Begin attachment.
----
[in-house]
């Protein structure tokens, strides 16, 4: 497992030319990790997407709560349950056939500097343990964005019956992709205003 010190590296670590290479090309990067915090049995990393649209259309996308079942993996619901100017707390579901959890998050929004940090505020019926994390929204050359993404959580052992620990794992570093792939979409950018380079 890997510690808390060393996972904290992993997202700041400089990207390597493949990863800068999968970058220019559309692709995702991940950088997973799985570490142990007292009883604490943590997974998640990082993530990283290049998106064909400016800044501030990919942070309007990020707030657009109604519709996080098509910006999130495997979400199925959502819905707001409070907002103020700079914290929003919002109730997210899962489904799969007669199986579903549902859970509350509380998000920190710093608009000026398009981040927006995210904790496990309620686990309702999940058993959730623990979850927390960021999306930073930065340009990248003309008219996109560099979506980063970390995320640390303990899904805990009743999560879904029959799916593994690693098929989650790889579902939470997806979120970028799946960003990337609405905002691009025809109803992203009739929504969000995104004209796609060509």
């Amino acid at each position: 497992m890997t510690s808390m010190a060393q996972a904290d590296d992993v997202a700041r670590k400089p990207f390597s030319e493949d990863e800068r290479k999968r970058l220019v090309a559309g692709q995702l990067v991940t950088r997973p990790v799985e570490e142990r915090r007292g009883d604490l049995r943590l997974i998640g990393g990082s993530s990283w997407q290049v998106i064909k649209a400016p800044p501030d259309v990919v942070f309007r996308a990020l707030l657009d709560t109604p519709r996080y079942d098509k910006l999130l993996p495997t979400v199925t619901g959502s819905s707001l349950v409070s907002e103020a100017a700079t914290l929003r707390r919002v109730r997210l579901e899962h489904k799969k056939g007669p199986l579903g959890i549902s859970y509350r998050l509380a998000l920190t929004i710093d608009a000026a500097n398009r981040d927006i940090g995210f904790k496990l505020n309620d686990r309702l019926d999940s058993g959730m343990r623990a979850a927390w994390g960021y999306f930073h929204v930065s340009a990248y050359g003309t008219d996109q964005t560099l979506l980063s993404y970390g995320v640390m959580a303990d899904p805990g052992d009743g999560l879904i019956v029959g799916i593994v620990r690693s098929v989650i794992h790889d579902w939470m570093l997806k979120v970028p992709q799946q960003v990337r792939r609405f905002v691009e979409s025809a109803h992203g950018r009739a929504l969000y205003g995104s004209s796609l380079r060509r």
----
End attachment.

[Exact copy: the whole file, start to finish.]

[in-house]
């Protein structure tokens, strides 16, 4: 497992030319990790997407709560349950056939500097343990964005019956992709205003 010190590296670590290479090309990067915090049995990393649209259309996308079942993996619901100017707390579901959890998050929004940090505020019926994390929204050359993404959580052992620990794992570093792939979409950018380079 890997510690808390060393996972904290992993997202700041400089990207390597493949990863800068999968970058220019559309692709995702991940950088997973799985570490142990007292009883604490943590997974998640990082993530990283290049998106064909400016800044501030990919942070309007990020707030657009109604519709996080098509910006999130495997979400199925959502819905707001409070907002103020700079914290929003919002109730997210899962489904799969007669199986579903549902859970509350509380998000920190710093608009000026398009981040927006995210904790496990309620686990309702999940058993959730623990979850927390960021999306930073930065340009990248003309008219996109560099979506980063970390995320640390303990899904805990009743999560879904029959799916593994690693098929989650790889579902939470997806979120970028799946960003990337609405905002691009025809109803992203009739929504969000995104004209796609060509």
């Amino acid at each position: 497992m890997t510690s808390m010190a060393q996972a904290d590296d992993v997202a700041r670590k400089p990207f390597s030319e493949d990863e800068r290479k999968r970058l220019v090309a559309g692709q995702l990067v991940t950088r997973p990790v799985e570490e142990r915090r007292g009883d604490l049995r943590l997974i998640g990393g990082s993530s990283w997407q290049v998106i064909k649209a400016p800044p501030d259309v990919v942070f309007r996308a990020l707030l657009d709560t109604p519709r996080y079942d098509k910006l999130l993996p495997t979400v199925t619901g959502s819905s707001l349950v409070s907002e103020a100017a700079t914290l929003r707390r919002v109730r997210l579901e899962h489904k799969k056939g007669p199986l579903g959890i549902s859970y509350r998050l509380a998000l920190t929004i710093d608009a000026a500097n398009r981040d927006i940090g995210f904790k496990l505020n309620d686990r309702l019926d999940s058993g959730m343990r623990a979850a927390w994390g960021y999306f930073h929204v930065s340009a990248y050359g003309t008219d996109q964005t560099l979506l980063s993404y970390g995320v640390m959580a303990d899904p805990g052992d009743g999560l879904i019956v029959g799916i593994v620990r690693s098929v989650i794992h790889d579902w939470m570093l997806k979120v970028p992709q799946q960003v990337r792939r609405f905002v691009e979409s025809a109803h992203g950018r009739a929504l969000y205003g995104s004209s796609l380079r060509r």